April 18, 2007
Q: Who are five people who have never been in my kitchen?
If the answer was that simple, Yankee fans would probably not be tearing their hair out right now. The truth is, that's the current starting rotation for a team that came into the season picked to be one of the best in baseball, with the game's highest payroll and expectations that it would end the long, dark championship drought for its fan base.
Injuries to Chien-Ming Wang, Mike Mussina, and Carl Pavano have knocked three members of the projected rotation out of action. Top prospect Philip Hughes, who some-including me-thought would have moved up into the big league rotation by now, struggled in spring training and is currently sporting a 6.30 ERA at Triple-A. As dominant as he was in the minors last year, his age and his performance above Double-A indicate that he's not ready to make the leap just yet.
So the Yankees are sweating the return of Jeff Karstens from the disabled list. Karstens is a command-and-control right-hander who features a good curve and change with a so-so fastball. He actually washed out of Triple-A early last year, but pitched well enough at Trenton to land in the Yankees' rotation for a bit during a midsummer spate of injuries. For a pitcher who doesn't put the ball on the ground or get a lot of strikeouts, he had a low home-run rate last season, and that number doesn't figure to hold up. Though only 24, Karstens isn't really a prospect, just rotation filler, and at that, rotation filler with implosion potential.
As with Karstens, Darrell Rasner's fastball is nothing to get excited about. Unlike Karstens, Rasner gets it done with sinkers and sliders, rather than a big deuce and a change. The results are basically the same, a low strikeout rate and a reliance on his defense. Rasner has slightly more impressive track record-he was a college draftee who pitched well in the Nationals' system before being inexplicably waived last year-and he has a better pitcher's build. A shoulder problem limited him to 17 starts last season, but in those he had a 70/20 K/BB in 92 2/3 innings at four levels, an excellent number. He should be ahead of Karstens in the pecking order, and has a better chance to survive in a major league rotation thanks to a somewhat higher groundball rate.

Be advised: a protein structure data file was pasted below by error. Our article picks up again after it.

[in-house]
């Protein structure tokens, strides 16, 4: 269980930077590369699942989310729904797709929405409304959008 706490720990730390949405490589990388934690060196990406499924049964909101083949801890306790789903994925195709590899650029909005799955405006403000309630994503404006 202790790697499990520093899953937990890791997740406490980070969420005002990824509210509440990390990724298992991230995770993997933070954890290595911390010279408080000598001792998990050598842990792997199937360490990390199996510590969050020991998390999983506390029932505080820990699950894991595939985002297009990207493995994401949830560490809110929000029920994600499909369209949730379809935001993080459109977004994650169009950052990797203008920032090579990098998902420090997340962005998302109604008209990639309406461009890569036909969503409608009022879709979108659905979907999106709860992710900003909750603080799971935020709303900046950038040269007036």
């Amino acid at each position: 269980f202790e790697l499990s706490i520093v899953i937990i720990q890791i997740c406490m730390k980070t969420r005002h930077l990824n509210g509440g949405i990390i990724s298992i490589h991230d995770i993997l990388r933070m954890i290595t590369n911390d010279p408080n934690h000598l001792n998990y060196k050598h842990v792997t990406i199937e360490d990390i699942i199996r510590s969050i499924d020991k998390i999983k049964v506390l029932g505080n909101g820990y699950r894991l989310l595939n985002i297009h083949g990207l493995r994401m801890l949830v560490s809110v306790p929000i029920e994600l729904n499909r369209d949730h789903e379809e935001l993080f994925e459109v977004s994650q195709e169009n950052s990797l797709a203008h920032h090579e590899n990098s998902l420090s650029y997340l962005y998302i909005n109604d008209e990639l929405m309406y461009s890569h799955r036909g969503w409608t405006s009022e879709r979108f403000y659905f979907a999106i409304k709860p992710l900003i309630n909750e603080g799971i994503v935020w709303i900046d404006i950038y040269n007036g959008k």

Chase Wright is a fun story. Drafted in 2001, the lefty took six seasons to reach Double-A, then needed just two starts to get from Double-A to Yankee Stadium. It's a fluke, of course, the combination of the Yankees' desperate need for a starter, the poor performances of the candidates ahead of him in the system, his 19-whiffs-in-14-innings start to the season, and his availability to pitch yesterday. He was the Florida State League Pitcher of the Year in 2006, but given that he was 23 and in his sixth year as a pro, that's not as impressive as the capital letters make it seem. The Yankees made it easy on him yesterday, staking him to eight runs in the first two innings, but he didn't pitch well, and the thought of him facing the Red Sox in Fenway on Sunday is a bit daunting.
That's how the Yankees will try and get through this stretch. Wright, Karstens, and Rasner are placeholders, marginal major league pitchers who have been placed into roles that they didn't earn so much as they inherited. What the Yankees need is survival, the kind of three runs-in-five innings outings like Wright provided last night, so that the best offense in the AL can do its thing. Even with a healthy rotation, the Yankees were going to be reliant on the lineup to make hay in the AL East; now, with a patchwork collection of starters, scoring 950 runs may not just be a good idea-it may be the only way they fend off the Red Sox.
Does any of this sound familiar? Two years ago, the Yankees went through a similar midseason stretch in which they were faking the rotation. Free agent acquisitions Carl Pavano and Jaret Wright got hurt, and veteran Kevin Brown was getting pounded when he did take the ball. The Yankees tried journeymen like Darrell May and Tim Redding, called up an unready Sean Henn, and stooped to using relievers Scott Proctor and Tanyon Sturtze for spot starts. They did, however, win 95 games that year, as journeyman Aaron Small, trade pickup Shawn Chacon, and legitimate prospect Chien-Ming Wang were brought in and eventually stabilized the rotation. Neither Small nor Chacon made through July with the Yankees the next season, but their work in 2005 helped pushed the club into the postseason.
Two years ago, the idea that Wang, Small, Chacon, and Al Leiter could make 48 starts for the Yankees in a year in which they won 95 games and the division would have seemed silly. With that experience in mind, though, it's worth noting that Karstens, Rasner, and Wright don't look all that much worse, this morning, than the latter three would have looked to us two years ago. If the Yankees can continue to pound the ball, and if they can get good work from the bullpen-a concern in itself, as Steven Goldman pointed out in the New York Sun-they could once again survive the loss of three big-name starting pitchers.